it violated minors' due process rights of access to the court. 



- essentially the same argument raised here by the dissent and the concurring opinion  

                                                                                                                                                         



- that the first decision implicitly controlled the result in the second:  

                                                                                                                        



                          In  Evans,  we  assessed  the  constitutionality  of  subsection  

                                                                                                                         

                          .140(c) only within the context of equal protection.  We did  

                                                                                             

                          not  address  the  issue  that  we  address  today:                                                 whether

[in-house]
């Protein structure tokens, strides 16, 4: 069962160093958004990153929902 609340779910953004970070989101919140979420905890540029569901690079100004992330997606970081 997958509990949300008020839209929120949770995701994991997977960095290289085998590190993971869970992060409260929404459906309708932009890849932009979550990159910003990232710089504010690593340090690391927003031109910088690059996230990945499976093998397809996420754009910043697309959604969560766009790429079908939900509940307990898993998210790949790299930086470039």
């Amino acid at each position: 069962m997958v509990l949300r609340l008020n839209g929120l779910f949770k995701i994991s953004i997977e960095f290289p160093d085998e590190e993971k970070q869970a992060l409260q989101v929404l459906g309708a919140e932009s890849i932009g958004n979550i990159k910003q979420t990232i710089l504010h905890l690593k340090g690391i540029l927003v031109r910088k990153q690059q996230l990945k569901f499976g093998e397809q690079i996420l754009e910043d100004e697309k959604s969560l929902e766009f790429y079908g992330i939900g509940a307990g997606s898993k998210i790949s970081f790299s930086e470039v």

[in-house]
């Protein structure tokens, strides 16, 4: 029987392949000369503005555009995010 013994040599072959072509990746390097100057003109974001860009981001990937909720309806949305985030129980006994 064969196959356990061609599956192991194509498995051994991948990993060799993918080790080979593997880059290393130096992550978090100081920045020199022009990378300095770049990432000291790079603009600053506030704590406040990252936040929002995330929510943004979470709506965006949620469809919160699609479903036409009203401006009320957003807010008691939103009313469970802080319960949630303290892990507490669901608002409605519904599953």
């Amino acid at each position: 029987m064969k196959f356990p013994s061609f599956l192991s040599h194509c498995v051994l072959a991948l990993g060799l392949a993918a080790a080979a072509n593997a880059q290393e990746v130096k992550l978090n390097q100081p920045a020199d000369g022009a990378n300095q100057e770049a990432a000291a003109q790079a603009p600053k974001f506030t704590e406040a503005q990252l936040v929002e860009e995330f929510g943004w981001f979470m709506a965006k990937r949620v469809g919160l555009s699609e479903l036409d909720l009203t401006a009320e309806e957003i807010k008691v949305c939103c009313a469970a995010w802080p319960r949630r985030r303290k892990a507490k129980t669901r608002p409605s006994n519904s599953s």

subsection .140(c) violates a minor's due process right to  

                                                                                                                                          

                          access the court system. We are similarly unpersuaded by the  

                                                                                                                                         

                          State's argument that we were "aware of the ramifications of